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PostPosted: Sun Nov 01, 2015 12:15 pm 
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Is there a way to measure the time that a certain function takes to process? I'm thinking of something that is immediately visible on the screen, so I don't have to stop the game and check some stuff in the binary code of the emulator's PPU or something.

For example, is there a way to read the current pixel position that the cathode ray is in the moment? This way I could read that value, store it into a variable and then use a few debug sprites to display that value on the screen.

Or something else to manipulate the screen output so that I see what the cathode ray is drawing in the moment.

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PostPosted: Sun Nov 01, 2015 12:32 pm 
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Writes to $2001 (PPUMASK) take effect immediately. Turning on greyscale + a colour emphasis can be a great way to mark on the screen when a particular thing happened. This is what I do in my own project.

(Greyscale in conjunction with emphasis is important because it replaces black with grey, so you don't lose the ability to see the mark against black.)


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PostPosted: Sun Nov 01, 2015 12:41 pm 
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Alternatively, if you're using an emulator, in FCEUX you can create LUA scripts that would measure timing information and overlay it on the screen for you. I often use this when debugging to visualize hitboxes, etc.


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PostPosted: Sun Nov 01, 2015 12:59 pm 
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Thanks. Writing to PPUMASK seems to be the best way for me.
Writing a LUA script would mean that I first have to read how this works.

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PostPosted: Sun Nov 01, 2015 1:00 pm 
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Thefox's NintendulatorDX variant adds a set of registers at $402X/$403X for timing:
NintendulatorDX readme wrote:
Cycle Counting Timers
---------------------
16 CPU cycle counting timers are available for timing different parts of your code. The timers can only be used by writing to a register at the moment. They work by writing to register $402x when you want the timing to start, and to $403x when you want it to end. "x" is the timer number.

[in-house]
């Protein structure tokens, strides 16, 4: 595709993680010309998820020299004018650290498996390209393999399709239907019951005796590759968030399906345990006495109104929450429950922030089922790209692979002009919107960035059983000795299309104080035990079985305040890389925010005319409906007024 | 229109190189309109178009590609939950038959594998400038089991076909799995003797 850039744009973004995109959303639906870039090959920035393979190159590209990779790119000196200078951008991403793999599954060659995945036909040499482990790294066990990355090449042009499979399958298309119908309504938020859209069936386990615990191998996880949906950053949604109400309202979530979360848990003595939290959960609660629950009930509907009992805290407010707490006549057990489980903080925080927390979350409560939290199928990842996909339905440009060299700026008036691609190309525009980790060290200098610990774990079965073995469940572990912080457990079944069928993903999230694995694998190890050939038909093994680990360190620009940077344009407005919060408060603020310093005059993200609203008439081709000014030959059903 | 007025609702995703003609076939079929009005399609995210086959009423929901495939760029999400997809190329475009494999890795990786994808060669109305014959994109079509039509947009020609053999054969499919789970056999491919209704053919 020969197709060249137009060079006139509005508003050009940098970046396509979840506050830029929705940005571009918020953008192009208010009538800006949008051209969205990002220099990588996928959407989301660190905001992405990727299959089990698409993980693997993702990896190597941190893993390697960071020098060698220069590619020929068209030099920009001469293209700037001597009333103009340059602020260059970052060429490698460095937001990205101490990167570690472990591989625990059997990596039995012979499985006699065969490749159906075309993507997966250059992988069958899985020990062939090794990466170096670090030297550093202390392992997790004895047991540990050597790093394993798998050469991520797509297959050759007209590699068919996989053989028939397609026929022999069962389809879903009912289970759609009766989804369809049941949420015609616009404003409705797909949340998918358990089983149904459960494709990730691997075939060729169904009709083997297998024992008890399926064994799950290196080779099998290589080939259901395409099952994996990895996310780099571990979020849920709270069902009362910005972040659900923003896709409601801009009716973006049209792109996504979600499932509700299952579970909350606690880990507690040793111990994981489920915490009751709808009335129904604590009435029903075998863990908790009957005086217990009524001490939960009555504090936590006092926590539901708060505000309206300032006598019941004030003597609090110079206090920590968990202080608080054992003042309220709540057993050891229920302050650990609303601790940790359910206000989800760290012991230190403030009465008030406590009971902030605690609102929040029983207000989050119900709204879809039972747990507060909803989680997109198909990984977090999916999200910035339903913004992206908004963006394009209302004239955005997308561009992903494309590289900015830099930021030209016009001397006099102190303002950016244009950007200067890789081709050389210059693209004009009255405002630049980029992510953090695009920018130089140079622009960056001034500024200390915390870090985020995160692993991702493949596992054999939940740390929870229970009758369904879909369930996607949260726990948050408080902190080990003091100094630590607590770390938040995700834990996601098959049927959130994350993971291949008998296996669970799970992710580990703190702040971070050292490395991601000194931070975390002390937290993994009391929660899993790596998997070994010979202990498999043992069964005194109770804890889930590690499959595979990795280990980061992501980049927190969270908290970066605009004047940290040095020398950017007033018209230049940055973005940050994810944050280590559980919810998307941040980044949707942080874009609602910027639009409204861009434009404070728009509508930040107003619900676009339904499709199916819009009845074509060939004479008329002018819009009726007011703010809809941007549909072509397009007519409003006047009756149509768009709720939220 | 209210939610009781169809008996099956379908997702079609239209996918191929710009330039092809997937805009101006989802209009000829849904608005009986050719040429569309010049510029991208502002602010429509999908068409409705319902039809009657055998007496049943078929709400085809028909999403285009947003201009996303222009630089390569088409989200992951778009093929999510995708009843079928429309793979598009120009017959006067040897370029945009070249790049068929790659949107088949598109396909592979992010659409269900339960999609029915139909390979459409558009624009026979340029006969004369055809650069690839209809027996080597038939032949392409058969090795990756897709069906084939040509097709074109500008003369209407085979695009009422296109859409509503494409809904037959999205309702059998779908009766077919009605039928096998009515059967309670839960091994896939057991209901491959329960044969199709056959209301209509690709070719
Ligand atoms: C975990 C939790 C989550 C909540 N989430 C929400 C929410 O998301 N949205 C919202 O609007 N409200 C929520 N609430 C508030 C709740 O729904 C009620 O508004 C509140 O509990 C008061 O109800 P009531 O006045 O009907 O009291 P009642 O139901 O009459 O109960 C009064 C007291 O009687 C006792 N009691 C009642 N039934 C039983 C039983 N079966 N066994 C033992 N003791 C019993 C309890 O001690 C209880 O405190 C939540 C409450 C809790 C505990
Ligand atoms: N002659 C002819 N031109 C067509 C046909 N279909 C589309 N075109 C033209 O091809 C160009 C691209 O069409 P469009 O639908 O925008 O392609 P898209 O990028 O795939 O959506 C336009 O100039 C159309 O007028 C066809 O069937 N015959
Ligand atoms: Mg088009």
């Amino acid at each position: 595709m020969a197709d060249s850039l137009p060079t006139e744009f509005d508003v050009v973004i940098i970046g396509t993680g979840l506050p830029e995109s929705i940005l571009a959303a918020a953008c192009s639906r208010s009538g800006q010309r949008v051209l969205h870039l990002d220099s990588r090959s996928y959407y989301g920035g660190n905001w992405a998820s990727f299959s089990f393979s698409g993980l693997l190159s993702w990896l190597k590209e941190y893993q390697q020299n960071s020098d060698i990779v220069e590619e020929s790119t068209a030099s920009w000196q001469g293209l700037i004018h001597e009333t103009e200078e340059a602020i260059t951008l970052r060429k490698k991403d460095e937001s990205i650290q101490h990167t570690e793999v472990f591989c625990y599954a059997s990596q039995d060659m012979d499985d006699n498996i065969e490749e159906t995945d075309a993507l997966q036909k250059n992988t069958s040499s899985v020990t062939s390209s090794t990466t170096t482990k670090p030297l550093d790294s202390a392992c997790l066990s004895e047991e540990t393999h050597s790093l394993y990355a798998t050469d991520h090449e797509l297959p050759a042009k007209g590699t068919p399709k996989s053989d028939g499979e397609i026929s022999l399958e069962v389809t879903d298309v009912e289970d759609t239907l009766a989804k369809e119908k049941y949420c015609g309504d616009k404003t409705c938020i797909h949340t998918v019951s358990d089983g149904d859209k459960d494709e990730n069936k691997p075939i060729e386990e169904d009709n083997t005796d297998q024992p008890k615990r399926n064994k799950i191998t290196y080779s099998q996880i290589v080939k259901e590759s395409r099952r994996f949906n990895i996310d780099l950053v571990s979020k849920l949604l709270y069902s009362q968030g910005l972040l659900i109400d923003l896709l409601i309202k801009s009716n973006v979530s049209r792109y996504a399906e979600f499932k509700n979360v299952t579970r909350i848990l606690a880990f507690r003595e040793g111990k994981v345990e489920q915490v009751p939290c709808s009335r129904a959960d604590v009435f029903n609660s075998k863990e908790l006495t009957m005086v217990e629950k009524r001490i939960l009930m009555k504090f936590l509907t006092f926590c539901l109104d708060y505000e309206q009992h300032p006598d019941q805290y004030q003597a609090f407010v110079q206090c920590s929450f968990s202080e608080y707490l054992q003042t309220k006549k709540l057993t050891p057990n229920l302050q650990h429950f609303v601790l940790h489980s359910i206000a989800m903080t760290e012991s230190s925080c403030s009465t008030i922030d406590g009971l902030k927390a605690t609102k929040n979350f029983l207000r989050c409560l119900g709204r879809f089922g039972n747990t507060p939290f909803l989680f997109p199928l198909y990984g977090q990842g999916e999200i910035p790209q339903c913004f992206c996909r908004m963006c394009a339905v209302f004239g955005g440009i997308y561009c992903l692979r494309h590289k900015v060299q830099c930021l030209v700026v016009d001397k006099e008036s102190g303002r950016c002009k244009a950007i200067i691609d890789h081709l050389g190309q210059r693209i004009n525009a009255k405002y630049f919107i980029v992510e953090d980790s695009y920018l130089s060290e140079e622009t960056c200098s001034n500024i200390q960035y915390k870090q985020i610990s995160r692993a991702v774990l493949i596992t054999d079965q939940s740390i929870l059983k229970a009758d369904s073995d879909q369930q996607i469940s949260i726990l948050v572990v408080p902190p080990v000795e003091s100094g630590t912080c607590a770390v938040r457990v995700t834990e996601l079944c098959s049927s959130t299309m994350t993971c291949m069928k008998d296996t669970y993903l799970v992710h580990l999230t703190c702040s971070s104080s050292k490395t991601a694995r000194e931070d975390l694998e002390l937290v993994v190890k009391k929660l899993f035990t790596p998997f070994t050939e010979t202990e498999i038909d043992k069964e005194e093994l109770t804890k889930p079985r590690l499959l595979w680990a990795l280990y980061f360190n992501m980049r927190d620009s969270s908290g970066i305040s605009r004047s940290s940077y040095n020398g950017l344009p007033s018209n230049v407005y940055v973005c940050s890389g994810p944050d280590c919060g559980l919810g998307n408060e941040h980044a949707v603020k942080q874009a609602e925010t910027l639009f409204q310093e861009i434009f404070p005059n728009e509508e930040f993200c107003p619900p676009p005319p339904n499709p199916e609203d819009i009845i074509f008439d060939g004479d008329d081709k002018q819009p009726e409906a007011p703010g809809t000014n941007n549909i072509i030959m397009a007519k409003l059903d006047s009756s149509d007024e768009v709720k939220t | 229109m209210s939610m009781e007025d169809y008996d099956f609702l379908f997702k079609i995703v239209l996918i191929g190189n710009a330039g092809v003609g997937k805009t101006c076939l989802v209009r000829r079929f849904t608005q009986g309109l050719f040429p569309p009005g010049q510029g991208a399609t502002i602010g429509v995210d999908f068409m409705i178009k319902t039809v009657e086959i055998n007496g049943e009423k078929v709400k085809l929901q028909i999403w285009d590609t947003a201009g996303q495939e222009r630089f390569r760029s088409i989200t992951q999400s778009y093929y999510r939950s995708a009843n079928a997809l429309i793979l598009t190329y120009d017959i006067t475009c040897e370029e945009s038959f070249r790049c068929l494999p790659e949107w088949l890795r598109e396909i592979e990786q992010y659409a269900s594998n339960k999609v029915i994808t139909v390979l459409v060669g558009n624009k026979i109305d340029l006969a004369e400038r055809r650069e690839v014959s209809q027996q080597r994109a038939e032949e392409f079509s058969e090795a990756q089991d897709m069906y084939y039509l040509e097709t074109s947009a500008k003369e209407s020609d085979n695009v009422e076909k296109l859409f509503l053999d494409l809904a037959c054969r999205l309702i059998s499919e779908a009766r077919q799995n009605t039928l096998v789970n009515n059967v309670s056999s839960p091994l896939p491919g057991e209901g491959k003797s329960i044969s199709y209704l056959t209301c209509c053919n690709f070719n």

E.g.
Code:
  ; Start timer #5. The written value doesn't matter.
  sta $4025
  ; Do whatever.
  nop
  lda #123
  ; Stop timer #5. After this the Debugger window will display the
  ; number of CPU cycles taken by the above code block (4 cycles).
  sta $4035

The number of cycles taken by the STA instructions do not count into the reported number of cycles!

By defining a specially named symbol it's possible to define a name for the timer. The symbol name should be "__timerN_title", and it should point to a zero terminated string containing the name of the timer (replace N with the timer number). This name is displayed in the Debugger window.

E.g.

Code:
  .code
    __timer5_title:
      .asciiz "nmi routine"

The following macros may be useful:
Code:
  .macro startTimer timer
    sta $4020 + timer
  .endmacro

  .macro stopTimer timer
    sta $4030 + timer
  .endmacro

  .macro timerTitle timer, title
    .ident( .sprintf( "__timer%d_title", timer ) ):
      .asciiz title
  .endmacro

Known problems:
* The address of the registers ($402x/$403x) overlaps the FDS register area.

See also:
* [Lua] NDX.getCPUCycles()


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PostPosted: Sun Nov 01, 2015 1:14 pm 
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I would simply set grayscale + emphasis in the beginning of the function, and return to normal in the end. This should give a very clear visual indication of how much of the frame's time is being spent on the function. You could even use different emphasis configurations if you wanted to time different functions.


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PostPosted: Sun Nov 01, 2015 1:38 pm 
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More methods to measure execution time:
  1. Setup up a mapper's interval timer for some estimate of your subroutine's duration, run the subroutine, and then count cycles until the IRQ triggers.